Category Archives: School, College & Uni Reading

Outside of a Dog…

Year of the Dog 2018

Year of the Dog. Photo courtesy of my friend Charity on Facebook. ūüôā

Hello again, fellow Bookworms!

Kung Hei Fat Choi! Wishing all my followers happiness, prosperity and plenty of good books in the Year of the Dog, which has started today! As I had mentioned earlier this month, this is the Dog Blog to celebrate Chinese New Year, so I will be mentioning some books with prominent canines, and also a few others on a generally Chinese theme. There’ll also be some of the usual stuff, such as updates on the Ongoing Concerns, and mention of the Winter Olympics, where Team GB are now on the medal table in PyeongChang, I’m pleased to say!

Can’t say the Year of the Dog has got off to the best of starts for me, though, I seem to have another cold, a bit “ruff” you might say, and I’ve not seen one of my best online friends on FB yet today, so I hope she’s OK and whatever is causing her not to be online is resolved as soon as possible. I hope she’s not ill, and perhaps it’s a power cut or an internet problem.

So, then… On with the dog books, before you all go barking mad, lol…

By the way, the title of this blog, as you may have guessed, comes from quite possibly my all-time favourite quote, which is a classic from Groucho Marx…

Outside of a dog, a book is man’s best friend.

Inside of a dog, it’s too dark to read!

K9 from Doctor Who

K9 on Doctor Who (early 80s, at a guess)

So, there you have it! And let’s take a look at some books with notable four-legged friends of the canine variety, or even K9 if you’re a robot dog, like the one on Doctor Who years ago when I was a kid, lol! One of the obvious dog books is Marley & Me, by John Grogan, about a pooch who requires a fair bit of training. The Call of the Wild, by Jack London, however, sees a dog become a sledge dog up in the frozen north! The dog in White Fang, also by Jack London, is part wolf, but we won’t let that stand in the way of his canine credentials on this blog!

The editions of those Jack London books which I found on List Challenges are Puffin Classics, so that indicates they are children’s books, which brings me very neatly on to a dog-filled book for younger bookworms, one my niece recommended to me a few years ago, that being Hairy Maclary from Donaldson’s Dairy, by Lynley Dodd! I loved this one, so thank you, Charlotte! Harry the Dirty Dog, by Gene Zion, also needs a mention while we’re on children’s books, and I’m sure I read that one when I was younger.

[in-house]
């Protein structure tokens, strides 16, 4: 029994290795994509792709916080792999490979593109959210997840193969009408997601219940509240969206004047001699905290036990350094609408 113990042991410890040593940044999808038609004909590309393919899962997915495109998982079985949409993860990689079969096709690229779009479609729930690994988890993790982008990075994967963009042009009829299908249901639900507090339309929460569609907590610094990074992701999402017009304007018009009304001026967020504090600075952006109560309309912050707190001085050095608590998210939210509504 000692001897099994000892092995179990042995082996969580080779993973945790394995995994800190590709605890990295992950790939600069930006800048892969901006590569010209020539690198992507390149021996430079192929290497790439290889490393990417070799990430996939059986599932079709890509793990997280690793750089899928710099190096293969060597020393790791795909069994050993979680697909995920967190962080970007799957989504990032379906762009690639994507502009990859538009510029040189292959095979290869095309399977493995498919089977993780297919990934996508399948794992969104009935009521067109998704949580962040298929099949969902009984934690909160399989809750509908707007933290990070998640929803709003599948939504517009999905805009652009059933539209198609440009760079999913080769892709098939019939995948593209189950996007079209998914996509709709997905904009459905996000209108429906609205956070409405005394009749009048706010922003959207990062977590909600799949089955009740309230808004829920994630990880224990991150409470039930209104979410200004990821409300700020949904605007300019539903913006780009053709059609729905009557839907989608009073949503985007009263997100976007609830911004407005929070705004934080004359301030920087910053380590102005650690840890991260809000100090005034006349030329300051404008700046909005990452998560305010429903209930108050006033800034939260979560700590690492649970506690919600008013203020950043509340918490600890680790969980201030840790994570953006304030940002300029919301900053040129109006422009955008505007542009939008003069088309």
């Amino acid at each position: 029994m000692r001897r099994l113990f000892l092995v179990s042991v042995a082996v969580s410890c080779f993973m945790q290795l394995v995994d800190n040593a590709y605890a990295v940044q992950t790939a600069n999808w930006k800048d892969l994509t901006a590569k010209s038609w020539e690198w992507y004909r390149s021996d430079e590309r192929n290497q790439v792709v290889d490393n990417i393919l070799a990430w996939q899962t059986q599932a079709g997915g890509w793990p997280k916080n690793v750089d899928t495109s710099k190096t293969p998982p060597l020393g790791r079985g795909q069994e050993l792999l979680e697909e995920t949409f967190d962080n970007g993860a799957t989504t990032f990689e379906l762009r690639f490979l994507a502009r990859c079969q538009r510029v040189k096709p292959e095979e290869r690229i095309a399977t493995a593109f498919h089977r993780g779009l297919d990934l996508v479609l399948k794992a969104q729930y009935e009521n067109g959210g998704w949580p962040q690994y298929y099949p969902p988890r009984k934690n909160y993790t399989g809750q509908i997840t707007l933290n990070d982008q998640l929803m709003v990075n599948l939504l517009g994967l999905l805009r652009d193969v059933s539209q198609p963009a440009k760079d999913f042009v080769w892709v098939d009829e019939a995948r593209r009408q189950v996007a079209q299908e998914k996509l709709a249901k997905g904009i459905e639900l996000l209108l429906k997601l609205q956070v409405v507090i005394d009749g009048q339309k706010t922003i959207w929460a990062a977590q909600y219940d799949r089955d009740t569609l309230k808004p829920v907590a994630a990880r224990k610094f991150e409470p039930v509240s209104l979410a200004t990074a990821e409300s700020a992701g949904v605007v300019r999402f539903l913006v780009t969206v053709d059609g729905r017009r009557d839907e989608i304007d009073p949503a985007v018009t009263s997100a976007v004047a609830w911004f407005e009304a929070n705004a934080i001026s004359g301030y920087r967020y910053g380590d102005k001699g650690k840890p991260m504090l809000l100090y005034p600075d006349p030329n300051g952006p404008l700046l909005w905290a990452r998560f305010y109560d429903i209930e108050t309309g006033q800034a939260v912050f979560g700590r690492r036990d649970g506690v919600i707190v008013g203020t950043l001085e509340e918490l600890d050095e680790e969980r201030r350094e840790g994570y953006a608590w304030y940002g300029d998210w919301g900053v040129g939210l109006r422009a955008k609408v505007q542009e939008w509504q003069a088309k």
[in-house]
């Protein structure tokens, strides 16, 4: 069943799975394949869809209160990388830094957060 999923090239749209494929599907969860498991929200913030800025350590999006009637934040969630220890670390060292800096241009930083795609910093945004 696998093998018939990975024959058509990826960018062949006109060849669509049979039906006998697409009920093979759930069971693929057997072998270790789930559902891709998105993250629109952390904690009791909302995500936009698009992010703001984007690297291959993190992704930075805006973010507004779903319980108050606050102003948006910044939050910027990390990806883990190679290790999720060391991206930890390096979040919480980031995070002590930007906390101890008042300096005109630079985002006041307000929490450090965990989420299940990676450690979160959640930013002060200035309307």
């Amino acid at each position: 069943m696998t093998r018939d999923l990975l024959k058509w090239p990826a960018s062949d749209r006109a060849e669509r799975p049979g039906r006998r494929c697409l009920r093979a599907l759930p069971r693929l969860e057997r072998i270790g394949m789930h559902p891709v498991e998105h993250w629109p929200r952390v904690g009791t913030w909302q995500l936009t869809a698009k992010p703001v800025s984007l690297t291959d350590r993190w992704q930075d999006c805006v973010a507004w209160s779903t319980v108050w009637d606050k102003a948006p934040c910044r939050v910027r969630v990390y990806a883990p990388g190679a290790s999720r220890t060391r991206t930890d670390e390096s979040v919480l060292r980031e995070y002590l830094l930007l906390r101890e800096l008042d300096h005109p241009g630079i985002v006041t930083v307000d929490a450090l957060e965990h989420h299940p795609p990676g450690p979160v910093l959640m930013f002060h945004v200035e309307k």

If we’re going to mention classic dog-filled books for younger readers, we have to mention The Hundred and One Dalmatians, by Dodie Smith. Probably best known as the Disney film, but it was a book originally! The Incredible Journey, by Sheila Burnford, sees two dogs, and also a cat, make their way across Canada to be reunited with the family who own them. I admit, I’ve not read those two, but I have most definitely read, and loved, this next one – in fact, it helped get me out of a reading slump back in late 2015…

The Art of Racing in the Rain, by Garth Stein, is a wonderful book, in which the dog has a huge part to play! It is on the list of books I often recommend. Oh, and, if you recall a blog or two ago, when I was mentioning science-fiction purchases, and I said I was going to save one book to mention in the Dog Blog, well that book is Sirius, by Olaf Stapledon, about a canine with human capabilities.

I also can’t do a dog blog without mentions of There Is No Dog, by Meg Rosoff, The Curious Incident of the Dog in the Night-Time, by Mark Haddon, Don’t Let’s Go To the Dogs Tonight, by Alexandra Fuller, and Even the Dogs, by John McGregor. I think I’ve given you plenty of dog books and dog-titled books to be getting on with!

As far as Chinese-themed books go, there are plenty around, but after the long list of dog books, I’ll just settle for a few I know well enough to mention. One I enjoyed some years ago now is Balzac and the Little Chinese Seamstress, by Dai Sijie. There’s The Joy Luck Club, by Amy Tan, centred around Chinese families in the USA, which I half-read at uni years ago. I still have a copy, so I might yet read it properly, rather than having to skim it as I did in the early 90s during my degree course. I also have Snow Flower and the Secret Fan, by Lisa See, which I have yet to read. I actually have the audiobook on my computer for that one, so I could listen to it. There is also Sweet Mandarin, by Helen Tse, a true account of a family who move from China to Hong Kong, and then to the UK, and Helen was born here in Manchester. That one is about food and the restaurant business, so ties in nicely with going out for a meal to celebrate Chinese New Year!